Thursday, July 23, 2015

lsipc new command to list IPC facilities

Although it seems that System V IPC is obsolete thing, it's still used by many (enterprise) tools like databases, application servers etc.

The classic tool ipcs(1) provides basic overview, unfortunately the output is very fixed and it's impossible to mix the output columns (for example --pid and --creator cannot be used together etc.). It's also very difficult to extend the current implementation without break backward compatibility.

The solution is a new libsmartcols based tool: lsipc(1). It's like many another util-linux ls-like tools, columns are maintains independently, it's easy to extend, user has absolute control on the output and it provides more output formats (including JSON).

The important and unique is the default (--global) output:
# lsipc
RESOURCE DESCRIPTION                            LIMIT   USED  USE%
MSGMNI   Number of message queues               32000      0 0.00%
MSGMAX   Max size of message (bytes)             8192      0 0.00%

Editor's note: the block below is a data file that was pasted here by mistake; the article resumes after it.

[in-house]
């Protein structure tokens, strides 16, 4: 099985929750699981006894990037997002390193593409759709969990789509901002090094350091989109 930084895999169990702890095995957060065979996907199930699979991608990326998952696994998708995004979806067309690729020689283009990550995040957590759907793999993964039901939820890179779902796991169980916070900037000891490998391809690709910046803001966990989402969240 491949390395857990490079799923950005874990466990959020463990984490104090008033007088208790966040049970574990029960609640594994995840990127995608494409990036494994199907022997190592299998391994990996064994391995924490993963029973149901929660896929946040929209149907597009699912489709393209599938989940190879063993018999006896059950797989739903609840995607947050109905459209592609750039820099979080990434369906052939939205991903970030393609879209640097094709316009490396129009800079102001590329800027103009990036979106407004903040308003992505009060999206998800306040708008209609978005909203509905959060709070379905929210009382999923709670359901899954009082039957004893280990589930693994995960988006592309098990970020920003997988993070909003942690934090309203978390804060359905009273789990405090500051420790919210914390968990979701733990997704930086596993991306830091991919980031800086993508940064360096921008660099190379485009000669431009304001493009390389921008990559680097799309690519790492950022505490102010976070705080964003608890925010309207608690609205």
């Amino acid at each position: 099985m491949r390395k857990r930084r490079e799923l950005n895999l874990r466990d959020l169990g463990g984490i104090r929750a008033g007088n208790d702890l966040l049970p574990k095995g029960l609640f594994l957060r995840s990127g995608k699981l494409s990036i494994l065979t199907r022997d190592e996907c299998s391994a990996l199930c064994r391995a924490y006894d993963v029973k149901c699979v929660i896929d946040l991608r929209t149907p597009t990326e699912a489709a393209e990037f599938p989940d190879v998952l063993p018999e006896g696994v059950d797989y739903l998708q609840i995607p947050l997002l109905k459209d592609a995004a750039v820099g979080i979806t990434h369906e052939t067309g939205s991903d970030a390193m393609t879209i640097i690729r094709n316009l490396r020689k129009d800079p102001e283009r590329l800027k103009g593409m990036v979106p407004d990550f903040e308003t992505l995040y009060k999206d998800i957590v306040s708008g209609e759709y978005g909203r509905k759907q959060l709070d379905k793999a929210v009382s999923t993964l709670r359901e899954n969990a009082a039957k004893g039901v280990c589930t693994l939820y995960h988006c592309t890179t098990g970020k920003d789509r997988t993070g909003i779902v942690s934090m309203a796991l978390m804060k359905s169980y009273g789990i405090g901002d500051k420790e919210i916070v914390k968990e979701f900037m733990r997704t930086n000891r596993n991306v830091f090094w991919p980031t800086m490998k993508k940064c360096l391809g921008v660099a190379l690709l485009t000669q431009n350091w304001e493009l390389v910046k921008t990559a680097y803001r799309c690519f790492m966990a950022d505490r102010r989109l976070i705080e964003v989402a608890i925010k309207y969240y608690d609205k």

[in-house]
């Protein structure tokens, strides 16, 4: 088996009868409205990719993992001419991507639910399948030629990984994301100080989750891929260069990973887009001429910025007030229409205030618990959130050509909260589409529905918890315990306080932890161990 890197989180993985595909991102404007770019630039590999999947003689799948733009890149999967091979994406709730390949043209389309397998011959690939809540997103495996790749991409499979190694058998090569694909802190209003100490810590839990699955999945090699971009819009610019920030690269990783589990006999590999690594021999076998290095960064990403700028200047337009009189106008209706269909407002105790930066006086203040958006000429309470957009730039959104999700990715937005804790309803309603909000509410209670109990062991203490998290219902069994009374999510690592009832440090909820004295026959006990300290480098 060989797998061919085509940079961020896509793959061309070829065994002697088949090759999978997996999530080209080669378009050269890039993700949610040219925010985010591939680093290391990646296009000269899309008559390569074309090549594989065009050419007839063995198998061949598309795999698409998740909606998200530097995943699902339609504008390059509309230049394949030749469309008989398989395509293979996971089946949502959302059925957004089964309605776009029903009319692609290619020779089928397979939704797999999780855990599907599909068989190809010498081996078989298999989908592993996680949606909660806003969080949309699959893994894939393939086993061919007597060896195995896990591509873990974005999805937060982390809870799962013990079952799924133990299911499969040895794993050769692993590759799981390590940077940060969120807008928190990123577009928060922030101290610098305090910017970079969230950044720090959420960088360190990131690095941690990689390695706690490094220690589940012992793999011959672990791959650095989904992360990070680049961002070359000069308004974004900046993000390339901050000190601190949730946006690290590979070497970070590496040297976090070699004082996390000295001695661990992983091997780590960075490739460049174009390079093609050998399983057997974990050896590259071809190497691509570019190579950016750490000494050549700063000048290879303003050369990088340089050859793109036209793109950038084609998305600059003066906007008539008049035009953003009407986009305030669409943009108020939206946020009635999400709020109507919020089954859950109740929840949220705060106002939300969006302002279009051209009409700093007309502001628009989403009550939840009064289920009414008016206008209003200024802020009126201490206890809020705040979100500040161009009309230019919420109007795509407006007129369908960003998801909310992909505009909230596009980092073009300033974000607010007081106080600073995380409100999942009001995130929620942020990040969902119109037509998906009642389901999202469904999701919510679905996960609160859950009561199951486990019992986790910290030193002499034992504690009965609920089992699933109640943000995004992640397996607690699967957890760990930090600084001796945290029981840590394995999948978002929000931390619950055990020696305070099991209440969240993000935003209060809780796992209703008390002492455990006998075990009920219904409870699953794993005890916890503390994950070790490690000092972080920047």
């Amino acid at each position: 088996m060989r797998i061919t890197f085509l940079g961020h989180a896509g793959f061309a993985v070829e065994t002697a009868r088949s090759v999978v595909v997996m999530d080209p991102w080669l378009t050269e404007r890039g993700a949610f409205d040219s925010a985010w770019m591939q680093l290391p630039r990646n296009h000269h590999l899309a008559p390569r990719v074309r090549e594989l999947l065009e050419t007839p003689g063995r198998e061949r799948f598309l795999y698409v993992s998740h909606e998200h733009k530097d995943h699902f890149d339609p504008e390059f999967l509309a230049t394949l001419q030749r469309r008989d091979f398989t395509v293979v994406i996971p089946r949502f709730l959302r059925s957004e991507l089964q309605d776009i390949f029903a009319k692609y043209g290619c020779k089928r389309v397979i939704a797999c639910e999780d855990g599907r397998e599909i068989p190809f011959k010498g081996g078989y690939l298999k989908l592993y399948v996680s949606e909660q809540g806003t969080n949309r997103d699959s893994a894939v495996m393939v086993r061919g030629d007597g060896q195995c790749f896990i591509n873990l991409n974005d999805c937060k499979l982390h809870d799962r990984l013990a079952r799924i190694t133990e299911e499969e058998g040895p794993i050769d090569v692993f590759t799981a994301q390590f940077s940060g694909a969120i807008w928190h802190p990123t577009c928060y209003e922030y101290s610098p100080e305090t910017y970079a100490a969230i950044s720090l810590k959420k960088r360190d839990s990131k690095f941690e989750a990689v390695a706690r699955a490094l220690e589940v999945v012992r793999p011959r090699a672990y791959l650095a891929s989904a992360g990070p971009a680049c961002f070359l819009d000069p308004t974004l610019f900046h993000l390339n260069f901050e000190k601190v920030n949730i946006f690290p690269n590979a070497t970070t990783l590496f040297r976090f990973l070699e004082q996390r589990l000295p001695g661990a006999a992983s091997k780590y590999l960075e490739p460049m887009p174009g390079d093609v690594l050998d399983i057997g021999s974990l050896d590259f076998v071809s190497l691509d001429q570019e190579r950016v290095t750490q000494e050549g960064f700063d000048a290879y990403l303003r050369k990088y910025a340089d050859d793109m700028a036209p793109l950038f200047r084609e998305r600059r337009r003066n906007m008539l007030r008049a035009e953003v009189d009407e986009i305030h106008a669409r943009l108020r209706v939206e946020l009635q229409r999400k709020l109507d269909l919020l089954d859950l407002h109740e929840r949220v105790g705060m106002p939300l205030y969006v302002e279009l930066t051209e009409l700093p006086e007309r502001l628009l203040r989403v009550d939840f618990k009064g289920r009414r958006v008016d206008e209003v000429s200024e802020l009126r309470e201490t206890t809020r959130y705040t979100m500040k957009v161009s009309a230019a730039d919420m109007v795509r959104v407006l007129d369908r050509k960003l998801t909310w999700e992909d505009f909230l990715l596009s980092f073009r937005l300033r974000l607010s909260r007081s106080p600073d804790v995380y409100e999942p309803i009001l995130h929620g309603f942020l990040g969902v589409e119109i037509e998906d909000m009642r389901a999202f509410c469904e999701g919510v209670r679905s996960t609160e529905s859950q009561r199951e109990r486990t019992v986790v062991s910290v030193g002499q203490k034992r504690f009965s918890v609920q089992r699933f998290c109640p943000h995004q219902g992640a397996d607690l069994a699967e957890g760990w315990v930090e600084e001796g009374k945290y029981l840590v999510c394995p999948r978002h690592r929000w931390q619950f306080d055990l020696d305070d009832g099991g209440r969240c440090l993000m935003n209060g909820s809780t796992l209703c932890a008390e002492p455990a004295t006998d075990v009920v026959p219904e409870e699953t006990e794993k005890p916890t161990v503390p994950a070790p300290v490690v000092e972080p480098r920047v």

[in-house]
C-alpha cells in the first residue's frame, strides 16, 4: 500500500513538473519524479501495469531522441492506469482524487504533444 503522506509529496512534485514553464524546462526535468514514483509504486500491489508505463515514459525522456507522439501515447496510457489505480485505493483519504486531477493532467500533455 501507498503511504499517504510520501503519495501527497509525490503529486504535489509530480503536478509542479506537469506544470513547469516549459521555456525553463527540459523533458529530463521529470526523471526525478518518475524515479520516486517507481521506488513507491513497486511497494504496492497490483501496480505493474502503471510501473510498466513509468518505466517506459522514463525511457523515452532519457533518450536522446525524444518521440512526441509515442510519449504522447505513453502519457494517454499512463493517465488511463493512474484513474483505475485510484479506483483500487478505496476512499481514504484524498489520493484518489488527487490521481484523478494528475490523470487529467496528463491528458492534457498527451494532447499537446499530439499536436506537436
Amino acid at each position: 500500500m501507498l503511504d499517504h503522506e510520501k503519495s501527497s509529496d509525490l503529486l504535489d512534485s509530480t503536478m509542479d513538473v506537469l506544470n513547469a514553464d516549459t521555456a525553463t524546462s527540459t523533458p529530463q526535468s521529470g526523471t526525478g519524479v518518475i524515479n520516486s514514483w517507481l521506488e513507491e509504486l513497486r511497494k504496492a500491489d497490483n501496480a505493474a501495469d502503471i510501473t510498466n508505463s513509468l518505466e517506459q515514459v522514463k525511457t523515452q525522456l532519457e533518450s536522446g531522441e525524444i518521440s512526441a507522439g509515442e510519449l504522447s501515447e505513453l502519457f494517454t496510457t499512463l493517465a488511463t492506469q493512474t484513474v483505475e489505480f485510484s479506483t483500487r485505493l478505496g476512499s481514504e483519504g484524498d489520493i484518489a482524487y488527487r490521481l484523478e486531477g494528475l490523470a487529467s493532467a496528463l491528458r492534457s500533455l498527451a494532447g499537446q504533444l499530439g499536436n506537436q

MSGMNB   Default max size of queue (bytes)      16384      0 0.00%
SHMMNI   Shared memory segments                  4096     21 0.51%
SHMALL   Shared memory pages                268435456 294049 0.11%
SEMMNS   Total number of semaphores        1024000000      0 0.00%
SEMMNI   Number of Semaphore IDs                32000      0 0.00%
the information about shared memory is provided with COMMAND column, that makes things more human friendly:
# lsipc --shmem
KEY        ID           PERMS OWNER SIZE NATTCH STATUS CTIME  CPID LPID COMMAND
0x6c6c6536 0        rw-------  root   4K      0        Jul16   288  288
0x00000000 327681   rw-------  kzak   4M      2 dest   Jul16  1487  992 gjs /home/kzak/.local/share/gnome-shell/extensions/
0x00000000 393219   rw-------  kzak 512K      2 dest   Jul16  1141 2853 /usr/bin/gnome-shell
0x00000000 2064389  rw-------  kzak 384K      2 dest   Jul17  9443  992 xchat
0x00000000 47611910 rw-------  kzak   8M      2 dest   10:07  2853  804 /usr/lib64/firefox/firefox
0x00000000 2228231  rw-------  kzak 384K      2 dest   Jul17  9443  992 xchat
0x00000000 2195464  rw-------  kzak   2M      2 dest   Jul17  9443  992 xchat
0x00000000 42303503 rw-------  kzak   8M      2 dest   Jul22  1340  992 /usr/bin/gnome-software --gapplication-service